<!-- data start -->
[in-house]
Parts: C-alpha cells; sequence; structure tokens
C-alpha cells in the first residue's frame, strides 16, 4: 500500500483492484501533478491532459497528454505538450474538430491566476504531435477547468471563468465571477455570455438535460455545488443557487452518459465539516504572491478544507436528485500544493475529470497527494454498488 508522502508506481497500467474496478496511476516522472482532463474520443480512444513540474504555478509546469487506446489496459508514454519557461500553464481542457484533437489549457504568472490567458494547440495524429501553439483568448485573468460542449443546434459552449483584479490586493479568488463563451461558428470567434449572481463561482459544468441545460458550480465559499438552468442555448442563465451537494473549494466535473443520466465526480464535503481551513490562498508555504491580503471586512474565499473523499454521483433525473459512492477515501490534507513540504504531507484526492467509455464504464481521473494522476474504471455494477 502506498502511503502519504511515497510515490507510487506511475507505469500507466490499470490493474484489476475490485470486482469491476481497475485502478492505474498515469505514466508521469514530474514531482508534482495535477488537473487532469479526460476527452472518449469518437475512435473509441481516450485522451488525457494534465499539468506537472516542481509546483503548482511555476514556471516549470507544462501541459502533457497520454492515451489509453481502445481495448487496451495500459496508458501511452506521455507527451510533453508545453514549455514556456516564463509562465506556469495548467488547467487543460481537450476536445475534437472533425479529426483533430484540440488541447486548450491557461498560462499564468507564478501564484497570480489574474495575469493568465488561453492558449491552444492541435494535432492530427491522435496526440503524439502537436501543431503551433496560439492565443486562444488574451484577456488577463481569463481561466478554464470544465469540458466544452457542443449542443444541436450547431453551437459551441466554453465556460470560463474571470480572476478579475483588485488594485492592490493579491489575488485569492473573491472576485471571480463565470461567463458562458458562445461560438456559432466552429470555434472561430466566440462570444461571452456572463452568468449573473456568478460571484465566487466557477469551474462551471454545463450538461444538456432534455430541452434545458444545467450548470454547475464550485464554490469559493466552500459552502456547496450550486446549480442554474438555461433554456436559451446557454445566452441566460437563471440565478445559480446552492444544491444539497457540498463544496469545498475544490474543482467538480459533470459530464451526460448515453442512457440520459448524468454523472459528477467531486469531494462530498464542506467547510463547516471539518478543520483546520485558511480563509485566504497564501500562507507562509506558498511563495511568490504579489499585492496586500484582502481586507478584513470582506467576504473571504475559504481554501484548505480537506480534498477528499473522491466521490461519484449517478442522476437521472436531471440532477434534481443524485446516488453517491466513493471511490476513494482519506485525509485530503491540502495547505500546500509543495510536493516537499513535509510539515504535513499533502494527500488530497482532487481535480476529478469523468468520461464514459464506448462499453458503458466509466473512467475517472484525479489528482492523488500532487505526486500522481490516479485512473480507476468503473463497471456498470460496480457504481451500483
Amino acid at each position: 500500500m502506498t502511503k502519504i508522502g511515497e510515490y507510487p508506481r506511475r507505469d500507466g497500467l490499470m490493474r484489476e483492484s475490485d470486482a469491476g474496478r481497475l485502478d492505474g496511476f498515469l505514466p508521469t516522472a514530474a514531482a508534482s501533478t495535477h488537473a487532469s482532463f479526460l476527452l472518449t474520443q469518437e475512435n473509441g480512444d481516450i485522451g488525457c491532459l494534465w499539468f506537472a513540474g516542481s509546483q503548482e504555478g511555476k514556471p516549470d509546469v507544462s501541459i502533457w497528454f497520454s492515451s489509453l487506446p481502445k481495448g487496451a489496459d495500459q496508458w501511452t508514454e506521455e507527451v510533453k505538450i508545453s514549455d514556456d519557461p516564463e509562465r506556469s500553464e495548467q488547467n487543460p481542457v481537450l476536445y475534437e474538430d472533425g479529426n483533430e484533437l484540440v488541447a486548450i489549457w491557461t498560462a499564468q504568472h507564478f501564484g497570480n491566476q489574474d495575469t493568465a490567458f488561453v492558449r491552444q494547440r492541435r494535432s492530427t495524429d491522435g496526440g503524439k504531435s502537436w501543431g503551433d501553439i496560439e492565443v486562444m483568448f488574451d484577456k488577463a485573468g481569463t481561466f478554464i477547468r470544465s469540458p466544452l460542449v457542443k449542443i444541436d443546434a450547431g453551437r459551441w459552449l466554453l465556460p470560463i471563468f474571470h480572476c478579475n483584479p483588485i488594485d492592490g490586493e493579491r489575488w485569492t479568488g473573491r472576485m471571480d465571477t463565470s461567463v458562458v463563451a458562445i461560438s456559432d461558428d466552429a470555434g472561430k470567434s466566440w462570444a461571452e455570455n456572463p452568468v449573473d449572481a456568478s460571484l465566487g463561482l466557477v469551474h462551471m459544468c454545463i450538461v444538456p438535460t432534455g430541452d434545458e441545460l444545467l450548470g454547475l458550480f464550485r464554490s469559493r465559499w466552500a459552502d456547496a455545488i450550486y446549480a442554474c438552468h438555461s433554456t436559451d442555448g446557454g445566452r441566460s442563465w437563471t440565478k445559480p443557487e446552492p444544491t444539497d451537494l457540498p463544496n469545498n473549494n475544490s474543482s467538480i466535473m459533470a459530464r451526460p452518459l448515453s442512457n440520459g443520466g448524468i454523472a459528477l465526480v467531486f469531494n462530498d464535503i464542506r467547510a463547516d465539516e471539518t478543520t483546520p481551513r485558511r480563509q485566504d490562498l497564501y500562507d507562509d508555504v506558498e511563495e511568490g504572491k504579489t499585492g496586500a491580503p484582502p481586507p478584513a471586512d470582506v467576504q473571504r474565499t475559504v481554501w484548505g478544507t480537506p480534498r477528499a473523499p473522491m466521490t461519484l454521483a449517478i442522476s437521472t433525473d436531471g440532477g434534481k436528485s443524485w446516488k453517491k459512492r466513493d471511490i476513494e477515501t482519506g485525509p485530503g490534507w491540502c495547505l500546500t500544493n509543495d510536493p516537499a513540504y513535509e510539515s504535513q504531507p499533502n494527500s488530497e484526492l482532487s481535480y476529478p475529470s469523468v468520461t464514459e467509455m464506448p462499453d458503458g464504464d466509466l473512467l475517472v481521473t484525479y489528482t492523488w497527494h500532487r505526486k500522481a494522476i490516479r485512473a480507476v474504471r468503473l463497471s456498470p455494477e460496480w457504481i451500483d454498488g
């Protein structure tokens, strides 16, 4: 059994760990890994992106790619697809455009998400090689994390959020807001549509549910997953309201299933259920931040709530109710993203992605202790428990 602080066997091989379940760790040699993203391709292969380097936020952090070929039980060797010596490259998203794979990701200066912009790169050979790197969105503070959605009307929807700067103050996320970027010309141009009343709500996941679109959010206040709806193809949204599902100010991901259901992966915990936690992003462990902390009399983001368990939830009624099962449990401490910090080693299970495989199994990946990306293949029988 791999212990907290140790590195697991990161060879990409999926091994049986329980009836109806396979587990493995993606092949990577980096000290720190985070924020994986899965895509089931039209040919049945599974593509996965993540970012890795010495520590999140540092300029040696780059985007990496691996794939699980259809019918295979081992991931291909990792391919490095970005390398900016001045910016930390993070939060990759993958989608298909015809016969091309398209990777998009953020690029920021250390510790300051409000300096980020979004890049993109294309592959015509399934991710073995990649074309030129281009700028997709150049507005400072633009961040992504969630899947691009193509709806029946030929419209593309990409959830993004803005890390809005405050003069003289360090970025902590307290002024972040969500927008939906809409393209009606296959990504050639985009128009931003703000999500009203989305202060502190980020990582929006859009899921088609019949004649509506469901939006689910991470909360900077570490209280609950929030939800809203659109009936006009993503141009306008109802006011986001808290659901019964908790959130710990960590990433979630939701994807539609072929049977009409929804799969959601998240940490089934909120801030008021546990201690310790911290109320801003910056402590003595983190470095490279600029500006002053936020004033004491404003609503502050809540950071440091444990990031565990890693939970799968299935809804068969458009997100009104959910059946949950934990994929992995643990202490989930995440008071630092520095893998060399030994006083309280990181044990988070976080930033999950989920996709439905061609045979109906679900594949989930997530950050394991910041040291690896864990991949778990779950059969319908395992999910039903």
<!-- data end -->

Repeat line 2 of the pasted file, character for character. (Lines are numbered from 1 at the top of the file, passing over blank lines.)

Parts: C-alpha cells; sequence; structure tokens